Tefere Gebre (1968–)

Tefere Gebre, 2017
Courtesy Cfiles-aflcio (CC BY-SA 4.0)

Labor leader Tefere Gebre fled Ethiopia at fourteen years of age, moved to the United States, and was elected years later, in 2013, executive vice president of the American Federation of Labor-Congress of Industrial Organizations (AFL-CIO). The third highest-ranking member of the largest labor federation in the United States, he is also the first immigrant (or political refugee) to serve as a national officer in the organization.

Born October 15, 1968, in Gondar, Ethiopia, Gebre’s father was a retired judge, and his mother’s family had political connections to Emperor Haile Selassie. In 1974, a military coup deposed Selassie, resulting in a military dictatorship in which tens of thousands were tortured and murdered, now called the Red Terror. Consequently, Gebre and his relatives were forced to flee Ethiopia.

At fourteen, Gebre, a nephew, and three friends walked for ninety-three days across the desert to Sudan. On this journey, they were robbed and abandoned. After weeks, they crossed a river, despite not knowing how to swim, unintentionally slept in quicksand, and were forced to bribe soldiers. Upon reaching Sudan, Gebre weighed just sixty-seven pounds, having lost about a third of his weight. Five months later, the International Rescue Committee sponsored him as a refugee, which allowed him to move to the United States.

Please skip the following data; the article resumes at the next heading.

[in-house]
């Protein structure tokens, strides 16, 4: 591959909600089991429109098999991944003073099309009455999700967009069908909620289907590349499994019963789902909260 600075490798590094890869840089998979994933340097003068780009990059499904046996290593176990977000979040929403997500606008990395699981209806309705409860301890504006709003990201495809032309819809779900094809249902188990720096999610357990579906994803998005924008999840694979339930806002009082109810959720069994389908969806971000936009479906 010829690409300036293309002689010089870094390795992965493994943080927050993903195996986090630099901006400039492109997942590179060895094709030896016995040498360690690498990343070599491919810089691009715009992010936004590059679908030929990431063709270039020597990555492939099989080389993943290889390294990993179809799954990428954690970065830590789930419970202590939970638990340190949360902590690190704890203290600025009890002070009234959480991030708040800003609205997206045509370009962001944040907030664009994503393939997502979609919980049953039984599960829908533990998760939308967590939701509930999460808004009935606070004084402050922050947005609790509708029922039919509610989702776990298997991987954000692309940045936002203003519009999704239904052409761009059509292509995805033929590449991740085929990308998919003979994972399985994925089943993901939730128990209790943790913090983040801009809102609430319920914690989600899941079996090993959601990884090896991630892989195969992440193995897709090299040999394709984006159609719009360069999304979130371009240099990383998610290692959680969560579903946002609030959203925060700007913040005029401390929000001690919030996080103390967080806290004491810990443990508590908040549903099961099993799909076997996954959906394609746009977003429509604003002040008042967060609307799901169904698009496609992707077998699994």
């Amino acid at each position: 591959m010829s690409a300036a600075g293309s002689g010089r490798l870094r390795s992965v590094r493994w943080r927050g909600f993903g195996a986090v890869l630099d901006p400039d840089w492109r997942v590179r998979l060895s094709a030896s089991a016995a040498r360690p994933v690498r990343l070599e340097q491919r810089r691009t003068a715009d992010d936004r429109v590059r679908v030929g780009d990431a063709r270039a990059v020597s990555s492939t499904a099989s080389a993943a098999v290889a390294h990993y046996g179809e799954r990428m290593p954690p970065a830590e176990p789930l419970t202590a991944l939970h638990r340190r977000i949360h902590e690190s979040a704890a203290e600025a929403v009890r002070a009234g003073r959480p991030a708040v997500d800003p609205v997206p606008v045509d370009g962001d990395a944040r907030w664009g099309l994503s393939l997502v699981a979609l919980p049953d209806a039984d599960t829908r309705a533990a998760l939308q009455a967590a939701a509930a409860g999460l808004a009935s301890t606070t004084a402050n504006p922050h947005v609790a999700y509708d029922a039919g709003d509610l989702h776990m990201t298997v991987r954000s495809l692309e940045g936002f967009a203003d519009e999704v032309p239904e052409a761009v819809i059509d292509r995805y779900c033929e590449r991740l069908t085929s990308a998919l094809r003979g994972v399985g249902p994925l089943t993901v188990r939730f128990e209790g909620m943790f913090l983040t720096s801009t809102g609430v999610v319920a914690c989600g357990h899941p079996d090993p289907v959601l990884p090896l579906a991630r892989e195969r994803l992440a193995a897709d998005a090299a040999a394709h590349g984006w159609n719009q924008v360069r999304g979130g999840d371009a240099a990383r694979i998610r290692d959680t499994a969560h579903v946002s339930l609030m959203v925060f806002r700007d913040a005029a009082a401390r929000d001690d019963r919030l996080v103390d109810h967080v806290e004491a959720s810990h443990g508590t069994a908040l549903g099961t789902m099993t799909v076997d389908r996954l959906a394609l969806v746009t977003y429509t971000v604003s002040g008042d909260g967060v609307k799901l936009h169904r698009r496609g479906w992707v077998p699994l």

Gebre was resettled near downtown Los Angeles, California, living with other refugees in an apartment. He graduated from Belmont High School in 1987. He then attended California State Polytechnic University, Pomona, on an athletic scholarship as a track and field star and studied international marketing. While in college, Gebre worked as a night shift loader at UPS and joined Teamsters Local 396. Appreciating the many benefits of belonging to a union, he quickly became a staunch unionist. Tefere then earned an MBA from the University of Southern California.

While at USC, he was twice elected president of the California Young Democrats, the first African (or African American) and the first immigrant to hold that position. After graduation, he served as a legislative aide on labor policy for then-Speaker of the California State Assembly Willie L. Brown Jr.

Gebre then chose to work for the labor movement, doing so in various capacities in Southern California. His first successful organizing campaign was among sanitation workers in Orange County. Gebre served as the Southern California Political Director of the California Labor Federation and then helped lead the Orange County Labor Federation. Although Orange County is considered quite conservative, Gebre increased the federation’s membership by more than fifteen thousand members and connected it to social justice causes, including immigrant rights.

In 2013, Gebre was elected executive vice president of the AFL-CIO. In this capacity, he works to build labor-community partnerships through the federation’s central labor councils and state federations. Gebre also plays a major role in the federation’s push for comprehensive immigration reform, including a “pathway to citizenship” for millions of undocumented immigrants.

Gebre and his wife, Jennifer Badgley, formerly an organizer for the International Brotherhood of Electrical Workers, live in Maryland.